The second factor is connected with the fact that the second great language which surrounded them—Arabic—was much less powerful and had less prestige than Russian in our country. In addition, almost no Jews arriving from other countries knew it. That is why in fact it did not have an impact on the linguistic situation. This can be compared to the situation if the majority of the citizens in contemporary Ukraine had come from the diaspora. They would not have known the Russian language, they would not be “in thrall” to the Russians, under Russian rule. The idea that we have to defer to this language would not have existed. The Russian language has prestige, and it is a developed language that has sent very deep roots into us. That is why until recently a significant segment of people has begun questioning why we should sacrifice it for the sake of switching to Ukrainian. Our situation can be compared to the one in Ireland, where, despite efforts to revive the Irish language, the population continues to speak English.

Recently the president of Ukraine issued a decree proclaiming the Decade of the Ukrainian Language. What do you think? Is this a prelude to a future law on the state language or a surrogate, so as not to approve such a law, but it makes it look as though the state is supporting the development of the Ukrainian language?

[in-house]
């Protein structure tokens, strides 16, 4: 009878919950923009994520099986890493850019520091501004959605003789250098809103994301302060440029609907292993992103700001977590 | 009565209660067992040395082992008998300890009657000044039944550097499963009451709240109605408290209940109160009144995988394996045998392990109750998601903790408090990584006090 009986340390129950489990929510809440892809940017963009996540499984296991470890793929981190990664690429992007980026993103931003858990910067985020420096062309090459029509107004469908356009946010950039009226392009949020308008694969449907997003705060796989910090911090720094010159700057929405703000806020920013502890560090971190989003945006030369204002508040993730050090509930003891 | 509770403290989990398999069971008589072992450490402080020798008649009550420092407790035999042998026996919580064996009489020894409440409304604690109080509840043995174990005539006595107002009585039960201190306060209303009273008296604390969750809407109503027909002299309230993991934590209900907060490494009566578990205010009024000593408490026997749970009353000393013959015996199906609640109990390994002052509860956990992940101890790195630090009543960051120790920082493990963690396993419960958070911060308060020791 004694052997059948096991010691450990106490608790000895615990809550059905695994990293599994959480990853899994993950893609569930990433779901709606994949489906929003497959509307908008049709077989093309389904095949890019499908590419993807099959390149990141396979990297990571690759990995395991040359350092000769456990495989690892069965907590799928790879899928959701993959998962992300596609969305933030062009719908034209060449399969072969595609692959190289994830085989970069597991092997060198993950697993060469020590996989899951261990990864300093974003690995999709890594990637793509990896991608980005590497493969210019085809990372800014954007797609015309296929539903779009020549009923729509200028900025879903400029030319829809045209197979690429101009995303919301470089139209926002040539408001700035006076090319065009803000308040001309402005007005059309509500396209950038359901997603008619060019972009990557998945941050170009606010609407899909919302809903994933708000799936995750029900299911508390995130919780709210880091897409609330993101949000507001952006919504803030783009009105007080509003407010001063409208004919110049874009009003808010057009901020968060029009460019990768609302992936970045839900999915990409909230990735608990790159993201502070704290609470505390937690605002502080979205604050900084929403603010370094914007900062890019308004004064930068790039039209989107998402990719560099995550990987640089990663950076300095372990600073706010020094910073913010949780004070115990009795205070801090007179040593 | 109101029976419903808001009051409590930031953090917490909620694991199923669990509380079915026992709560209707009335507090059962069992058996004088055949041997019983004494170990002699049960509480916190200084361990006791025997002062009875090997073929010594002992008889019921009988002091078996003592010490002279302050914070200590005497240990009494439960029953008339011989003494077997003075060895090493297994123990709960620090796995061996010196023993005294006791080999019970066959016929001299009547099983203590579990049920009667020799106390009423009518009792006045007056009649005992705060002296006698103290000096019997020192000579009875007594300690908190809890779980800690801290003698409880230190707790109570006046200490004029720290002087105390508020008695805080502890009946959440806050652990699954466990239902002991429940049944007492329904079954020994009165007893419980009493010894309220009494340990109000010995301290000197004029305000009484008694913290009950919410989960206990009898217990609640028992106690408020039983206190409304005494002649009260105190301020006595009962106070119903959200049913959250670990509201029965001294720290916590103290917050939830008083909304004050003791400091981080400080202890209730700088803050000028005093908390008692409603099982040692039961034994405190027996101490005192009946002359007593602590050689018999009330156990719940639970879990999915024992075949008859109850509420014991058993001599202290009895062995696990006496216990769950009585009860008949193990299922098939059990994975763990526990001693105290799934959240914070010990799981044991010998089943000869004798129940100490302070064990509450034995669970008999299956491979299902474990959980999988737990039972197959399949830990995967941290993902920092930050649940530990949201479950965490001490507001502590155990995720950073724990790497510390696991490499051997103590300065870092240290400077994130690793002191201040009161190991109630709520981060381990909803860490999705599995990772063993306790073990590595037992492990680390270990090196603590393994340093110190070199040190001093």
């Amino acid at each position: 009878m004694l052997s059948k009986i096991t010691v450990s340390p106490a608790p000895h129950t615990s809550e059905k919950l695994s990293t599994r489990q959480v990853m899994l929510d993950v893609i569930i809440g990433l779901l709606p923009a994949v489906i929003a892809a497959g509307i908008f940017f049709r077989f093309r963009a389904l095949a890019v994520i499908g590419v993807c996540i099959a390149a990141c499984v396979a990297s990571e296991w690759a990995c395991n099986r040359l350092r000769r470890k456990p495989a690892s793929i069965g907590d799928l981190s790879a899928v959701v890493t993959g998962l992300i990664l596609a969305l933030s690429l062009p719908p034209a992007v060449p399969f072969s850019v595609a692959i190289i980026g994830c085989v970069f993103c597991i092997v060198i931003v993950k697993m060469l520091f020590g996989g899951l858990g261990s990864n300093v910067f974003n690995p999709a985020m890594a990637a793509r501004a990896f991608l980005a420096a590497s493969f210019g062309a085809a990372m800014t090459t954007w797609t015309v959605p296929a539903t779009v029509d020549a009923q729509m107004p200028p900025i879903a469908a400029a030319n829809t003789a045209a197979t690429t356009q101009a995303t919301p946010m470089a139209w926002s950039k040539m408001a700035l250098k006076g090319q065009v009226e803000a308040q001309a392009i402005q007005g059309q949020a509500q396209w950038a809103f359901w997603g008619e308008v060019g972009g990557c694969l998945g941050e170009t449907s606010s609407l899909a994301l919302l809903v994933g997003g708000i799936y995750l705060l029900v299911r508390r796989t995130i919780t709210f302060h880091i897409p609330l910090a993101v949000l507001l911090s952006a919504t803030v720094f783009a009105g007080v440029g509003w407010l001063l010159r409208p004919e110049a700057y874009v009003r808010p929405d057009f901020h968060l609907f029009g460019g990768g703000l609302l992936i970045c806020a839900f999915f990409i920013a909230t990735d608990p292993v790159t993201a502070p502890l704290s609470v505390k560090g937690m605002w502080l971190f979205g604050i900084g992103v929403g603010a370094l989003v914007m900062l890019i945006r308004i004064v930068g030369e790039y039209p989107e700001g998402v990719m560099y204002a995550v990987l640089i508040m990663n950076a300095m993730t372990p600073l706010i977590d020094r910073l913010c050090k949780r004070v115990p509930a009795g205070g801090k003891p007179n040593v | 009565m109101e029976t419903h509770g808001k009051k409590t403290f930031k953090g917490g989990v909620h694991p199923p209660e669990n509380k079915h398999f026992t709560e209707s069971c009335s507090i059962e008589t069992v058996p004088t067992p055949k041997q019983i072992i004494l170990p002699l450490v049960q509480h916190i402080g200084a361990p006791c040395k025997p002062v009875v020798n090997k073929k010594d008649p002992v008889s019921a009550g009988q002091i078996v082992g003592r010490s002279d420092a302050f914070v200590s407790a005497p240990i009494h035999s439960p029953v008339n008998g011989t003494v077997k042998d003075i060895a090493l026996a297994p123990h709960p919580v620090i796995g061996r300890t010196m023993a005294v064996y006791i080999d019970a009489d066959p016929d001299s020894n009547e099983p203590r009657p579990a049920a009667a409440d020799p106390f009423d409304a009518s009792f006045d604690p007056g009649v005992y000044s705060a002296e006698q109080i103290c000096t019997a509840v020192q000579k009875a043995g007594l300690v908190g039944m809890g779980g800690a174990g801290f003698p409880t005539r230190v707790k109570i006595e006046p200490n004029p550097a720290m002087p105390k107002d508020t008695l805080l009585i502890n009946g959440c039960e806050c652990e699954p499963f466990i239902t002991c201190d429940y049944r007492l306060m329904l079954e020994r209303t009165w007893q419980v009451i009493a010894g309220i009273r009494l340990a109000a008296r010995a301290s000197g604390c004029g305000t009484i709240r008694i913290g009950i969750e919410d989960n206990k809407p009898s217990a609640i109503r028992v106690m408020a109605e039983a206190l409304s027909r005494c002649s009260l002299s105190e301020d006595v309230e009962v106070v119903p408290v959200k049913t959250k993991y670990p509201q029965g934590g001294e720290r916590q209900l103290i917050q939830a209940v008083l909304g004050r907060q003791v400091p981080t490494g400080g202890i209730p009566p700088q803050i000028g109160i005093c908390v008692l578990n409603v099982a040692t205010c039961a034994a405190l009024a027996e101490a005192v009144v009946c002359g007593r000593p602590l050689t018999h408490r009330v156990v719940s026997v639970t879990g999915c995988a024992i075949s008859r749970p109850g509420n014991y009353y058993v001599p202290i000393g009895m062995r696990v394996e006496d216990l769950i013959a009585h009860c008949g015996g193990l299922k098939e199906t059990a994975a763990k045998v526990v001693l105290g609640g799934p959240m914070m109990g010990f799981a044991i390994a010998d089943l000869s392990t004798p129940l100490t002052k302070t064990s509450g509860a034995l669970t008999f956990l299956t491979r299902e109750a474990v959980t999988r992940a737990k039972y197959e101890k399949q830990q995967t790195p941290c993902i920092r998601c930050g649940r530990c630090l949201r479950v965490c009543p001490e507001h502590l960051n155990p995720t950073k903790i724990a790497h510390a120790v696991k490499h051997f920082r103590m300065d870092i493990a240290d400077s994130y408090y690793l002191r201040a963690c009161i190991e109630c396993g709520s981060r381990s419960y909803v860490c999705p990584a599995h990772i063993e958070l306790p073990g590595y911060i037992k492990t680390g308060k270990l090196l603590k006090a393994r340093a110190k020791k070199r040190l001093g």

The latter, of course. After the Constitutional Court overturned the Kolesnichenko-Kivalov law and the bill on the state language was registered for consideration during the current session, I had the hope that it would be examined. However, when Poroshenko spoke about autocephaly for the Ukrainian Church, I realized that there will be no law on language. It was decided to grant patriots a single church but not language. The Church is all well and fine, but it would be better if it were the language. The Church concerns a certain part of society, but language is what touches the entire nation.

You must understand that in the great offices of state, they don’t want a serious law on language. There are people there, like that Avakov, who does not feel confident in the Ukrainian language, and the bill makes serious demands on candidates for high positions. They don’t want that. The bill contains things that terrify them a lot, say, language inspection. In our corrupt state this can become a corruptogenic factor. I presume that the authors of the bill wrote this in such a way as to create some bargaining room. They were ready to haggle and make certain concessions, but right from the beginning they greatly alarmed those who make decisions. Therefore, it looks as though this law will not happen before the elections. So, we remain in a situation in which the state has no law on language. There is only Article Ten of the Constitution, as well as a number of sectoral laws.

Interviewed by Serhii Stukanov

Originally appeared in Ukrainian on

Translated from the Ukrainian by Marta D. Olynyk